Messiah movements and moments sprouted often in the Old Testament time of expectation. Was David the Messiah? Was Cyrus? The prophets called both men God’s “Anointed” - an equally good translation is “Messiah”. In anticipation the prophets reflected on God’s men - David, Moses, Abraham and Noah - the forbearers of the Hebrew faith. When the Messiah came - the Israelites believed - He would be great like these men. Like David, he would rule as a powerful King. Like Moses, he would stand against the evil oppressors and deliver people from bondage. Like Abraham, he would follow God with conviction. Like Noah he would build a safe place to protect the people from death and destruction.

But when the Messiah came, He came like Adam - a new Adam - the first of his kind. Jesus was both God and man. He came in His fullness. 100 Percent God. 100 Percent man. And in this God-man state, He showed the best of God and the best of humanity. But He looked nothing like powerful David, passionate Moses, faithful Abraham or persistent Noah. Jesus looked like any other average man. Until he opened His mouth in parables, His hands in healing and - ultimately - His heart in death. This first Advent - appearing of God - was expected and yet a surprise.

The second Advent - the return of this God-man as the King of the heavenly Kingdom He talked so much about - is eminent. Just as scripture spoke of the Messiah coming to save Israel, so it promises His return to save Earth - to make all things new. To recreate creation. To end death. To destroy the devil.

Just as they looked to the first Advent, the prophets look forward to the second Advent by reflecting back. Kingdoms have risen and fallen, Daniel said, from Media-Persia to Greece into four kingdoms that will fragment and fray at the edges until an eternal Kingdom comes - represented by a Rock falling from the sky obliterating all other kingdoms and spreading - like yeast in dough - to envelop the whole Earth.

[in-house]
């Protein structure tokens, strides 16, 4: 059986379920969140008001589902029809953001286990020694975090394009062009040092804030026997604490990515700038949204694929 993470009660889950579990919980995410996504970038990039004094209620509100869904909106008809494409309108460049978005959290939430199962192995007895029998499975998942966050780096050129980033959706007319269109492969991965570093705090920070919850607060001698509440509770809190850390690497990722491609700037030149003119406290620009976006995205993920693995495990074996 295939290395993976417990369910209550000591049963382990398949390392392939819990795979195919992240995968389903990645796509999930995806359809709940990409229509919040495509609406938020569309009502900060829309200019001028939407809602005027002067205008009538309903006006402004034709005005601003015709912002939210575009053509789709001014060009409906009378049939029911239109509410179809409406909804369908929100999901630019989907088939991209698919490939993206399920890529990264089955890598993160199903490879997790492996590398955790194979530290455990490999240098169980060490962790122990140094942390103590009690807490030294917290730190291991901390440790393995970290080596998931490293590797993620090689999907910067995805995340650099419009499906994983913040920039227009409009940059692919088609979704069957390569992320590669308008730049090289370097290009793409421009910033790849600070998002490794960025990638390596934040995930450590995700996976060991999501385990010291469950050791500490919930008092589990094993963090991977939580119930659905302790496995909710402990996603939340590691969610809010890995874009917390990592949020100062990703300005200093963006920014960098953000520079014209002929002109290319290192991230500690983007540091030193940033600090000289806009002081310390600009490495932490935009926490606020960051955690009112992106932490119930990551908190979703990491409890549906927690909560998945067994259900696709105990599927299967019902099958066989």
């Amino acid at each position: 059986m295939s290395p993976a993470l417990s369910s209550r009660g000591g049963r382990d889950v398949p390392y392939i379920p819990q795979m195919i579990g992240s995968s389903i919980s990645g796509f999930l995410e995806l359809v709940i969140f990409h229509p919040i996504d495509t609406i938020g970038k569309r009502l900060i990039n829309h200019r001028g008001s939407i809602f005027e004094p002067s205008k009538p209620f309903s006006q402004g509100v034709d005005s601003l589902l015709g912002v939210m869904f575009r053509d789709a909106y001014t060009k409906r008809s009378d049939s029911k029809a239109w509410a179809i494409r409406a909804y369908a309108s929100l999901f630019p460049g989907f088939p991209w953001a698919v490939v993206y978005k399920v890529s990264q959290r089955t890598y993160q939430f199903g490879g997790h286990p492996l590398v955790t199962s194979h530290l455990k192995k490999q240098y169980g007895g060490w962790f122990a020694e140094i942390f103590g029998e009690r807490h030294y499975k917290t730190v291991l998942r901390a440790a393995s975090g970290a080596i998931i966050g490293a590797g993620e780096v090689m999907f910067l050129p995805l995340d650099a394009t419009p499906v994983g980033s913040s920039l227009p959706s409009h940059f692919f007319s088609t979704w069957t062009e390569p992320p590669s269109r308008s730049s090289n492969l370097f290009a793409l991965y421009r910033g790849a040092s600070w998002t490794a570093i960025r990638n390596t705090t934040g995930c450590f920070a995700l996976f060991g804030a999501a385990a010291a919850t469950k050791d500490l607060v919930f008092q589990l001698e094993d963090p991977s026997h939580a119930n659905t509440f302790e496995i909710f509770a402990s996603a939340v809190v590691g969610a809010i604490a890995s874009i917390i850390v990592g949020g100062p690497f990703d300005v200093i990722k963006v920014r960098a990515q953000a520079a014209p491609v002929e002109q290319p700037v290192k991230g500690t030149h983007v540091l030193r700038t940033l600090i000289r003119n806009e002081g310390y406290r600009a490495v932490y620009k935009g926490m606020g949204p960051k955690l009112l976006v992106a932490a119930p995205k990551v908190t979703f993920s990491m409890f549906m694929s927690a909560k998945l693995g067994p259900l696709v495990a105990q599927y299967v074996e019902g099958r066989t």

The book of Revelation, in parable and metaphor, reveals the fall of Satan, the return of Jesus and the ultimate fulfillment of the Lord’s prayer, “Thy Kingdom come.” Jesus speaks. Churches remember. A dragon falls. Angels bring messages. Beastly powers rule. Bowls overflow with wrath. Trumpets blare. The New Jerusalem. Recreated Earth. Eternal Emmanuel - God with us.

But, for now, we Adventists wait. In patient angst with hopeful hearts, we dare not sit by quietly - we call all humanity to Jesus, “Hear the three angels’ messages!” You can hear the death-rattle in the throat of Satan, even now. Wars. Rumours of wars. Hate. Murder. Money. All the thrashing of a desperate dragon who knows his time is short. The signs are all around us.

This is what it means to be an “Adventist” - eyes peeled for the return of Jesus and a megaphone to our lips, calling the world to ready itself for the Kingdom of Rock coming to replace this fragmented world of sand.

But to be a complete Seventh-day Adventist, you need both parts of the name - both extremes - to work together, creating beauty through tension.


Conclusion: Faith In Tension

The first part, Seventh-day, reflects back on human history. Back to the moment we received forgiveness for and freedom from our slavery to sin. And back further, before Egypt - to the creation story - a time before sin. We celebrate the Sabbath, weekly, at the call of our Creator and in worship our Redeemer - as we look back.

The second part, Adventist, peers forward to a time to come when all prophecies will be fulfilled, all sin will be destroyed and all righteousness will be revealed. With anticipation we prepare ourselves and those around us through word and action. Looking forward we live in hope and assurance.